Demand for PHEVs grew almost 30% in the first 10 months, but year on year increases fell to 3.1% and 8.7% in November and December respectively.
Pure electric cars, meanwhile, grew 13.8% in the year but, with just 15,474 registered, they still make up only 0.7% of the market. Given the reduction in government incentives, the pace of growth of plug-in cars is now falling significantly behind the EU average.
“When you look at 2018 since the summer, new car sales in all of the important markets are going down. Selling combustion engine cars to customers – this will not grow in the future,”Axel Schmidt, global automotive lead for Accenture.
In 2019, global vehicle sales aren’t expected to decline as electric vehicles are expected to quadruple their market share to about 1.6 percent. Even if overall sales increase through the next 12 months, deliveries of ICE-powered vehicles will likely fall, say specialists.
The impact of falling unit sales can been seen in the response from the largest global players such as GM who recently announced it’s shuttering five production facilities and killing six vehicle platforms by the end of 2019 as it reallocates resources towards self-driving technologies and electric vehicles.
The announcements should come as a surprise to no one, as they echo a similar announcement made by Ford earlier this year that it will exit all car production other than Mustang within two years. EXIT ALL CARS – FORD!
Why the sudden attitude adjustment toward cars? Well, both firms cite a focus on trucks, SUVs, and crossovers.
North American car production hit 17.5 million vehicles in 2016 and dropped marginally to 17.2 million in 2017. Interesting, but perhaps not significant.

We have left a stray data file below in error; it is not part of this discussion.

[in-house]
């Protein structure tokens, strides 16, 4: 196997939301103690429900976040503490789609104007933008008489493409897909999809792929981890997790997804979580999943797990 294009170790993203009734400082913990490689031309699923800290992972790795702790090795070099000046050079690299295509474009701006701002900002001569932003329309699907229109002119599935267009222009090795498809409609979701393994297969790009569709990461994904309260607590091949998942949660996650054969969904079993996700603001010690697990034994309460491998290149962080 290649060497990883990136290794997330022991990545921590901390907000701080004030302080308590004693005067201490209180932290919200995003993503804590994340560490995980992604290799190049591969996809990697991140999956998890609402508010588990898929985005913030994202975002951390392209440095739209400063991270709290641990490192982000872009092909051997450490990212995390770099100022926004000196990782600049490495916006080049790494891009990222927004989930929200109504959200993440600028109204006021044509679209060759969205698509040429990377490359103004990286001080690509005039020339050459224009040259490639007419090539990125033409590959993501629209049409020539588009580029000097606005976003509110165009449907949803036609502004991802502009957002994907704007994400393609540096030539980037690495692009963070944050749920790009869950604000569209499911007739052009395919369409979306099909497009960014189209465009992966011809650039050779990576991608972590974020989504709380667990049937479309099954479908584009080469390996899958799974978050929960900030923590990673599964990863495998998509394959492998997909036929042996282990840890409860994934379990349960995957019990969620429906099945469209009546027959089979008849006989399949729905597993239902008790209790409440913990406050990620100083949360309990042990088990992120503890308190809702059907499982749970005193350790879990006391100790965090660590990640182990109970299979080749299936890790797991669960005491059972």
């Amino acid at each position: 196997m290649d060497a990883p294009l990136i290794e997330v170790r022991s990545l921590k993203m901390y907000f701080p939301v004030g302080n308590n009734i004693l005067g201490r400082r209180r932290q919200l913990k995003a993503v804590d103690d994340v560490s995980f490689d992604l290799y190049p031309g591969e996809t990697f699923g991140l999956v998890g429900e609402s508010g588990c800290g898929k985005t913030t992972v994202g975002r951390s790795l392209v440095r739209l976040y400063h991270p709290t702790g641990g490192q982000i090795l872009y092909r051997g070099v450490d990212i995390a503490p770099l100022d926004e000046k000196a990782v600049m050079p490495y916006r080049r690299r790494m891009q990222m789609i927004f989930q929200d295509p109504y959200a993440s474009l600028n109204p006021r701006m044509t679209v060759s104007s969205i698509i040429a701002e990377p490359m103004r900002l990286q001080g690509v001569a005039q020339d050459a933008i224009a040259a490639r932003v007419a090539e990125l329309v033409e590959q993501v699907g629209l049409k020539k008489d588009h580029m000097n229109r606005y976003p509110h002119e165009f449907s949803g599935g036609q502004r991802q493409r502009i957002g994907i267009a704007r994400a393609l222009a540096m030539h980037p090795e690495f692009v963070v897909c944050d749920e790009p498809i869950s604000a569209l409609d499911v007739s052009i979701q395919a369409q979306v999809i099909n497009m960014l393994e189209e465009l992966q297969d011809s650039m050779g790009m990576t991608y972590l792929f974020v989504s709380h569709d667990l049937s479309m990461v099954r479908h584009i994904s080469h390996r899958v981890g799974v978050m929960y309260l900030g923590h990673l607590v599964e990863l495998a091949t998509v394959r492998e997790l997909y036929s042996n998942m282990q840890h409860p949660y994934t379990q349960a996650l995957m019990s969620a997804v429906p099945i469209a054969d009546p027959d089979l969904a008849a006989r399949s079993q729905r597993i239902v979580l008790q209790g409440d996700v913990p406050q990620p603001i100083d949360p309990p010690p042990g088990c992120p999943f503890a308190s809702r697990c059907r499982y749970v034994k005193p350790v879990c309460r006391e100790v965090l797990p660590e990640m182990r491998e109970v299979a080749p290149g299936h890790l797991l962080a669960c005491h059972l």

More telling are changes in driver behaviour. In North America, for example, fewer teens are getting driver’s licences. In 1983, 92 per cent of teens were licensed, while by 2014, that number had dropped to 77 per cent. In Germany, the number of new licences issued to drivers aged 17 to 25 has dropped by 300,000 over the last 10 years.
Fewer ICE cars on the road within a decade
We are moving from a do-it-yourself (DIY) transportation economy to a sharing, or do-it-for-me (DIFM), economy. Many of us won’t like it — I honestly like to drive — but the numbers and the technology are there.
As safety technologies improve and societal paradigms shift, this evolution will gather momentum. Based on the young driver statistics above, it seems reasonable to anticipate a reduction in cars per capita of 20 to 30 per cent in the next decade.
Unions at GM and Ford are justifiably unhappy, but they shouldn’t be surprised. It is quite possible that we have reached peak car in North America and Europe.
Companies that want to succeed in this new environment will need to be different and better in some way. If car volumes drop by 30 per cent over the next 10 years, there’d better be something special about the car company that hopes to survive, let alone prosper — like better technology, better comfort, or better service.
If current trends continue, we can anticipate more shutdown announcements — like GM’s — from car companies and parts suppliers, as there won’t be room for all of them.